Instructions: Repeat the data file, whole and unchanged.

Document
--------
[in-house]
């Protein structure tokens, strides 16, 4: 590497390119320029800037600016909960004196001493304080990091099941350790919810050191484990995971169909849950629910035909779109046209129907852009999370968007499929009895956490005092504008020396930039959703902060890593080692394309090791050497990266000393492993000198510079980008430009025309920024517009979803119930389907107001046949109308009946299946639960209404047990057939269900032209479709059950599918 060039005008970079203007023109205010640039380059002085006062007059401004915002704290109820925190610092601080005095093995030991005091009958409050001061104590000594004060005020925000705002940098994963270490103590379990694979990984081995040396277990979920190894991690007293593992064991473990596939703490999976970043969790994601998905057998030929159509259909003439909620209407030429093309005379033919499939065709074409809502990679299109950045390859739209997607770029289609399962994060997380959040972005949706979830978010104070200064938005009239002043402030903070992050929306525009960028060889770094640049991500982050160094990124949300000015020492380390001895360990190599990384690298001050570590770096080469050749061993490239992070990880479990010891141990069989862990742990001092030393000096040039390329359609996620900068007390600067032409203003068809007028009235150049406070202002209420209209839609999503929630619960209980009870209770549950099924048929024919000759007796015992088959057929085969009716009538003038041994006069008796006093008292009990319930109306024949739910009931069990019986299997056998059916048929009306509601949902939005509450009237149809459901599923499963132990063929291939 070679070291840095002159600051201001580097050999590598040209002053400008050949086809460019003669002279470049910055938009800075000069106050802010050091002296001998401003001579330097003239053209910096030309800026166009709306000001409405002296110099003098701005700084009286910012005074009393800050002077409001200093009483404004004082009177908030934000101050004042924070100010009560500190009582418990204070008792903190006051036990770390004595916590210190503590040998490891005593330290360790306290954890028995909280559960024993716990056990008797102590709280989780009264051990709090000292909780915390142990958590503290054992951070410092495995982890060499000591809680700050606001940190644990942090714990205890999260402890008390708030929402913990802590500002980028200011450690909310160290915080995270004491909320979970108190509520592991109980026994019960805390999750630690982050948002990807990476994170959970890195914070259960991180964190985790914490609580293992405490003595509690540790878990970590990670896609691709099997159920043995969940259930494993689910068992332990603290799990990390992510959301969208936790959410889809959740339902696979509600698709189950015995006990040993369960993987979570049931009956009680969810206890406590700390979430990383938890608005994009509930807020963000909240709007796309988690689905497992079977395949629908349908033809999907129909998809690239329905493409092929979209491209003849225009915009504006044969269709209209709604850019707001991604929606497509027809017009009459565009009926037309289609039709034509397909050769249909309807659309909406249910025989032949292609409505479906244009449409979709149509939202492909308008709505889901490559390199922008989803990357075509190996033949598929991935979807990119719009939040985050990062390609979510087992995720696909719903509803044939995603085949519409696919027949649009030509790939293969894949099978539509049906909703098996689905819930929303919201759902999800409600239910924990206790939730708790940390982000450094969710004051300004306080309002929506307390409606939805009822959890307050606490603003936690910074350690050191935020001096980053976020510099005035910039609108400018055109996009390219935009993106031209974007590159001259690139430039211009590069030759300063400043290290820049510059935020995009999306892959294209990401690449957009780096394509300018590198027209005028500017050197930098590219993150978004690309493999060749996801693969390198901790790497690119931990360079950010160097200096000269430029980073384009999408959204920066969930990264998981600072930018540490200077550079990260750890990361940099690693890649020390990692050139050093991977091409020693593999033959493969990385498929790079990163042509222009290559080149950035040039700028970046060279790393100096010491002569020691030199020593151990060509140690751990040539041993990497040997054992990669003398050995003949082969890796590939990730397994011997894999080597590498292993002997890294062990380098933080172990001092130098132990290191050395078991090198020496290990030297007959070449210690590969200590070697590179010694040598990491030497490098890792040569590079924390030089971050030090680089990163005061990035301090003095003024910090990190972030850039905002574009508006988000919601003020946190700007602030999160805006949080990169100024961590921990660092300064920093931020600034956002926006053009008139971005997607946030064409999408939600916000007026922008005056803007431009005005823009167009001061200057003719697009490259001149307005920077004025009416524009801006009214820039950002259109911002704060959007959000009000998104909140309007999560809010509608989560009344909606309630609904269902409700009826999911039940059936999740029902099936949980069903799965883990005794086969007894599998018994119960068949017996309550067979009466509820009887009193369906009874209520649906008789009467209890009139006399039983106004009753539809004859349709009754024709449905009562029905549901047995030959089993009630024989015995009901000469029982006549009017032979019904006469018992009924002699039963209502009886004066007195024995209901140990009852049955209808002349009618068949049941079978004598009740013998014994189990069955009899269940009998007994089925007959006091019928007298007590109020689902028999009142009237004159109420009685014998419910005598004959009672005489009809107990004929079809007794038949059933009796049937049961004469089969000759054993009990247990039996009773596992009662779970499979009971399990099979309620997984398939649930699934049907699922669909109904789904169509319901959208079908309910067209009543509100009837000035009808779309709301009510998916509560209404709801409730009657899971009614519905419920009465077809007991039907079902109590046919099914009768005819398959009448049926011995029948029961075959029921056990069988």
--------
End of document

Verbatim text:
[in-house]
């Protein structure tokens, strides 16, 4: 590497390119320029800037600016909960004196001493304080990091099941350790919810050191484990995971169909849950629910035909779109046209129907852009999370968007499929009895956490005092504008020396930039959703902060890593080692394309090791050497990266000393492993000198510079980008430009025309920024517009979803119930389907107001046949109308009946299946639960209404047990057939269900032209479709059950599918 060039005008970079203007023109205010640039380059002085006062007059401004915002704290109820925190610092601080005095093995030991005091009958409050001061104590000594004060005020925000705002940098994963270490103590379990694979990984081995040396277990979920190894991690007293593992064991473990596939703490999976970043969790994601998905057998030929159509259909003439909620209407030429093309005379033919499939065709074409809502990679299109950045390859739209997607770029289609399962994060997380959040972005949706979830978010104070200064938005009239002043402030903070992050929306525009960028060889770094640049991500982050160094990124949300000015020492380390001895360990190599990384690298001050570590770096080469050749061993490239992070990880479990010891141990069989862990742990001092030393000096040039390329359609996620900068007390600067032409203003068809007028009235150049406070202002209420209209839609999503929630619960209980009870209770549950099924048929024919000759007796015992088959057929085969009716009538003038041994006069008796006093008292009990319930109306024949739910009931069990019986299997056998059916048929009306509601949902939005509450009237149809459901599923499963132990063929291939 070679070291840095002159600051201001580097050999590598040209002053400008050949086809460019003669002279470049910055938009800075000069106050802010050091002296001998401003001579330097003239053209910096030309800026166009709306000001409405002296110099003098701005700084009286910012005074009393800050002077409001200093009483404004004082009177908030934000101050004042924070100010009560500190009582418990204070008792903190006051036990770390004595916590210190503590040998490891005593330290360790306290954890028995909280559960024993716990056990008797102590709280989780009264051990709090000292909780915390142990958590503290054992951070410092495995982890060499000591809680700050606001940190644990942090714990205890999260402890008390708030929402913990802590500002980028200011450690909310160290915080995270004491909320979970108190509520592991109980026994019960805390999750630690982050948002990807990476994170959970890195914070259960991180964190985790914490609580293992405490003595509690540790878990970590990670896609691709099997159920043995969940259930494993689910068992332990603290799990990390992510959301969208936790959410889809959740339902696979509600698709189950015995006990040993369960993987979570049931009956009680969810206890406590700390979430990383938890608005994009509930807020963000909240709007796309988690689905497992079977395949629908349908033809999907129909998809690239329905493409092929979209491209003849225009915009504006044969269709209209709604850019707001991604929606497509027809017009009459565009009926037309289609039709034509397909050769249909309807659309909406249910025989032949292609409505479906244009449409979709149509939202492909308008709505889901490559390199922008989803990357075509190996033949598929991935979807990119719009939040985050990062390609979510087992995720696909719903509803044939995603085949519409696919027949649009030509790939293969894949099978539509049906909703098996689905819930929303919201759902999800409600239910924990206790939730708790940390982000450094969710004051300004306080309002929506307390409606939805009822959890307050606490603003936690910074350690050191935020001096980053976020510099005035910039609108400018055109996009390219935009993106031209974007590159001259690139430039211009590069030759300063400043290290820049510059935020995009999306892959294209990401690449957009780096394509300018590198027209005028500017050197930098590219993150978004690309493999060749996801693969390198901790790497690119931990360079950010160097200096000269430029980073384009999408959204920066969930990264998981600072930018540490200077550079990260750890990361940099690693890649020390990692050139050093991977091409020693593999033959493969990385498929790079990163042509222009290559080149950035040039700028970046060279790393100096010491002569020691030199020593151990060509140690751990040539041993990497040997054992990669003398050995003949082969890796590939990730397994011997894999080597590498292993002997890294062990380098933080172990001092130098132990290191050395078991090198020496290990030297007959070449210690590969200590070697590179010694040598990491030497490098890792040569590079924390030089971050030090680089990163005061990035301090003095003024910090990190972030850039905002574009508006988000919601003020946190700007602030999160805006949080990169100024961590921990660092300064920093931020600034956002926006053009008139971005997607946030064409999408939600916000007026922008005056803007431009005005823009167009001061200057003719697009490259001149307005920077004025009416524009801006009214820039950002259109911002704060959007959000009000998104909140309007999560809010509608989560009344909606309630609904269902409700009826999911039940059936999740029902099936949980069903799965883990005794086969007894599998018994119960068949017996309550067979009466509820009887009193369906009874209520649906008789009467209890009139006399039983106004009753539809004859349709009754024709449905009562029905549901047995030959089993009630024989015995009901000469029982006549009017032979019904006469018992009924002699039963209502009886004066007195024995209901140990009852049955209808002349009618068949049941079978004598009740013998014994189990069955009899269940009998007994089925007959006091019928007298007590109020689902028999009142009237004159109420009685014998419910005598004959009672005489009809107990004929079809007794038949059933009796049937049961004469089969000759054993009990247990039996009773596992009662779970499979009971399990099979309620997984398939649930699934049907699922669909109904789904169509319901959208079908309910067209009543509100009837000035009808779309709301009510998916509560209404709801409730009657899971009614519905419920009465077809007991039907079902109590046919099914009768005819398959009448049926011995029948029961075959029921056990069988």